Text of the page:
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Sonja Rego - Indiana University, Kelley School of Business. Bloomington, IN, US

Sonja Rego Sonja Rego

Professor of Accounting | Indiana University, Kelley School of Business

Bloomington, IN, UNITED STATES

Professor Rego specializes in taxes and business strategy

Secondary Titles (1)

  • Deloitte Foundation Accounting Faculty Fellow


Industry Expertise (3)




Areas of Expertise (6)

Taxes and Business Strategy

Tax Avoidance

Accounting for Income Taxes

Earnings Management

Agency Theory

Corporate Finance

Accomplishments (4)

Teaching Award (professional)

2015 Awarded by Kelley School of Business Trustees

Distinguished Teaching Award

2014 Awarded by Doctoral Student Association Faculty, Kelley School of Business, Indiana University

Citations of Excellence Award (professional)

2013 Awarded by Emerald Publishing

Tax Manuscript Award (professional)

2011 Awarded by the American Taxation Association

Education (4)

University of Michigan: Ph.D., Accounting 1999

University of Michigan: M.A.E., Economics 1999

University of Illinois at Chicago: M.B.A., Accounting and International Business 1991

University of Illinois at Urbana-Champaign: B.S., Finance 1989

Articles (5)

Material Weaknesses in Tax-Related Internal Controls and Last Chance Earnings Management

The Journal of the American Taxation Association

2016 We investigate the consequences of tax-related internal control material weaknesses (ICMWs) for financial reporting. We hypothesize that the presence of ineffective controls over the tax function makes earnings management through the income tax accrual (both income-increasing and income-decreasing) easier to implement relative to firms with effective controls. We also predict that the remediation of tax-related ICMWs has the effect of constraining earnings management through the tax accrual. The results provide support for our predictions. We also find that last chance ...

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The Impact of Increased Disclosure Requirements and the Standardization of Accounting Practices on Earnings Management Through the Reserve for Income Taxes

Review of Accounting Studies

2015 We examine whether the regulatory changes required by the Sarbanes–Oxley Act of 2002 (SOX) and Financial Accounting Standards Board Interpretation No. (FIN) 48 reduced the propensity for earnings management through the reserve for income taxes. Given prior evidence that firms use this reserve to manage earnings to beat the consensus analyst forecast, the regulatory changes implemented by both SOX and FIN 48 allow us to study the effects of accounting regulation on earnings management. We find that neither SOX nor FIN 48 reduced earnings ...

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The Separation of Ownership and Control and Corporate Tax Avoidance

Journal of Accounting and Economics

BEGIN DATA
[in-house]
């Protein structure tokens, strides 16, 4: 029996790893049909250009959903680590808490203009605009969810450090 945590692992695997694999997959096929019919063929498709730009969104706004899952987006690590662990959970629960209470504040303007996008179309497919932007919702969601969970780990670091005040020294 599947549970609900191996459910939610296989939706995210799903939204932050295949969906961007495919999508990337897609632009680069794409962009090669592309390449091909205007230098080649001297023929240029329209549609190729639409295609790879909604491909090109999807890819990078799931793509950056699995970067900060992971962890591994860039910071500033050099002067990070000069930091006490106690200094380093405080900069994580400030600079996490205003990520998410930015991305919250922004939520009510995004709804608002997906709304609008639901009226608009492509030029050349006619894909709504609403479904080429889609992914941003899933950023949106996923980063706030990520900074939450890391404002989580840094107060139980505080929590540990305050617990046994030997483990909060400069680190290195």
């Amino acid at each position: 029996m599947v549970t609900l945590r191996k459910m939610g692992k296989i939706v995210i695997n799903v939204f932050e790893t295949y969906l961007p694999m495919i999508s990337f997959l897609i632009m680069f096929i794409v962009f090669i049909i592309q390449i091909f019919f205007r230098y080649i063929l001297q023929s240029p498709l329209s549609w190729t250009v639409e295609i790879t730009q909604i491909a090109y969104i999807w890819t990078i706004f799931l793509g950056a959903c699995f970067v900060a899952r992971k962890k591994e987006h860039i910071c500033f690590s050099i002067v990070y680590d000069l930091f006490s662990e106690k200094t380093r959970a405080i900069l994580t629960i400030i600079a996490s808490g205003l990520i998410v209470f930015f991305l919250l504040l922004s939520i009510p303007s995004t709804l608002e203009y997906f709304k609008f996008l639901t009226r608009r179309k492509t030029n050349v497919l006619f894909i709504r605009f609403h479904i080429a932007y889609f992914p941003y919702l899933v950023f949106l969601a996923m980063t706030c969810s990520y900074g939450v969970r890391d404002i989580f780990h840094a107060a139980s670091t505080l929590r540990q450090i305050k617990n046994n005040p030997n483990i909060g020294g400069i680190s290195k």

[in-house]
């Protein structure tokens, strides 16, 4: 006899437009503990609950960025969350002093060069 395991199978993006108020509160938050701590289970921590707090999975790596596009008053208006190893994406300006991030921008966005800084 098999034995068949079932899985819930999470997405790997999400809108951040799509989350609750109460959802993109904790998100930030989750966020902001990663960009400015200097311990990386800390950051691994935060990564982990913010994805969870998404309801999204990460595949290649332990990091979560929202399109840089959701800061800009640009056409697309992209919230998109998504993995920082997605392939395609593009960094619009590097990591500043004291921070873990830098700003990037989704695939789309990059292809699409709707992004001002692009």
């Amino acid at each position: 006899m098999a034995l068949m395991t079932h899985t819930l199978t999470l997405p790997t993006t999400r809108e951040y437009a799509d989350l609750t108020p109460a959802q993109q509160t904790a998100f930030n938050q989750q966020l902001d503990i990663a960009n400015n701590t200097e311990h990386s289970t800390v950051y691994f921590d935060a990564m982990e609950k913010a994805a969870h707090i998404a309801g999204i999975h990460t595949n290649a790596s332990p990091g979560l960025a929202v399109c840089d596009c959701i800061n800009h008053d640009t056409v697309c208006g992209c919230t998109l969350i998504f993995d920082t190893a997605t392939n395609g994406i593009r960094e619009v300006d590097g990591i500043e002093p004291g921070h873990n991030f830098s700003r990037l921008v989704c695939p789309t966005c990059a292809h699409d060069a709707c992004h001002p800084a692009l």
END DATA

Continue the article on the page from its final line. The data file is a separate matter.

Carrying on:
2013 We examine whether variation in the separation of ownership and control influences the tax practices of private firms with different ownership structures. Fama and Jensen (1983) assert that when equity ownership and corporate decision-making are concentrated in just a small number of decision-makers, these owner-managers will likely be more risk averse and thus less willing to invest in risky projects. Because tax avoidance is a risky activity that can impose significant costs on a firm, we predict that firms with greater concentrations of ownership and control, and ...

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Equity Risk Incentives and Corporate Tax Aggressiveness

Journal of Accounting Research

2012 This study examines equity risk incentives as one determinant of corporate tax aggressiveness. Prior research finds that equity risk incentives motivate managers to make risky investment and financing decisions, since risky activities increase stock return volatility and the value of stock option portfolios. Aggressive tax strategies involve significant uncertainty and can impose costs on both firms and managers. As a result, managers must be incentivized to engage in risky tax avoidance that is expected to generate net benefits for the firm and its shareholders. We predict that ...

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Tax Reporting Aggressiveness and Its Relation to Aggressive Financial Reporting

The Accounting Review

2009 We investigate the association between aggressive tax and financial reporting and find a strong, positive relation. Our results suggest that insufficient costs exist to offset financial and tax reporting incentives, such that nonconformity between financial accounting standards and tax law allows firms to manage book income upward and taxable income downward in the same reporting period. To examine the relation between these aggressive reporting behaviors, we develop a measure of tax reporting aggressiveness that statistically detects tax shelter activity at least as well as, and ...

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